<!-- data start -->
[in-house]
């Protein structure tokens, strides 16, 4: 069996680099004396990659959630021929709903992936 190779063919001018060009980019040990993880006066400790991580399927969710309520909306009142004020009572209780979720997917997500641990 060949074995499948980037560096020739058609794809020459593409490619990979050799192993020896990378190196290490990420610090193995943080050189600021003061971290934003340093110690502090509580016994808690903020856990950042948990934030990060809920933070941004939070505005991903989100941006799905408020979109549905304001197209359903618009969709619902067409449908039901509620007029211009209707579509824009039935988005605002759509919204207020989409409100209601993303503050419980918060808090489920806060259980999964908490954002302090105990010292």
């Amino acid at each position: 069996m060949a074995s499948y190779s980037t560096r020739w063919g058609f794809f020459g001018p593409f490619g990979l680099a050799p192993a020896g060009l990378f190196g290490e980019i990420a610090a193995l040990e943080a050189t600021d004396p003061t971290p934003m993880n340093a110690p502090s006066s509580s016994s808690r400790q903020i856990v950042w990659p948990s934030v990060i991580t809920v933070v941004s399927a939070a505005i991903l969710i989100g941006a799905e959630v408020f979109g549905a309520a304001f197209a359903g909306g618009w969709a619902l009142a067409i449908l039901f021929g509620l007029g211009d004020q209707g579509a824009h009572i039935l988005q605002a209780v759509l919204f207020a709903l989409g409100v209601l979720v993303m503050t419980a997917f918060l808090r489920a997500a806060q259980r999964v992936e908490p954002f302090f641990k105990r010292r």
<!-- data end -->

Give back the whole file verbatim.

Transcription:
[in-house]
């Protein structure tokens, strides 16, 4: 069996680099004396990659959630021929709903992936 190779063919001018060009980019040990993880006066400790991580399927969710309520909306009142004020009572209780979720997917997500641990 060949074995499948980037560096020739058609794809020459593409490619990979050799192993020896990378190196290490990420610090193995943080050189600021003061971290934003340093110690502090509580016994808690903020856990950042948990934030990060809920933070941004939070505005991903989100941006799905408020979109549905304001197209359903618009969709619902067409449908039901509620007029211009209707579509824009039935988005605002759509919204207020989409409100209601993303503050419980918060808090489920806060259980999964908490954002302090105990010292």
């Amino acid at each position: 069996m060949a074995s499948y190779s980037t560096r020739w063919g058609f794809f020459g001018p593409f490619g990979l680099a050799p192993a020896g060009l990378f190196g290490e980019i990420a610090a193995l040990e943080a050189t600021d004396p003061t971290p934003m993880n340093a110690p502090s006066s509580s016994s808690r400790q903020i856990v950042w990659p948990s934030v990060i991580t809920v933070v941004s399927a939070a505005i991903l969710i989100g941006a799905e959630v408020f979109g549905a309520a304001f197209a359903g909306g618009w969709a619902l009142a067409i449908l039901f021929g509620l007029g211009d004020q209707g579509a824009h009572i039935l988005q605002a209780v759509l919204f207020a709903l989409g409100v209601l979720v993303m503050t419980a997917f918060l808090r489920a997500a806060q259980r999964v992936e908490p954002f302090f641990k105990r010292r």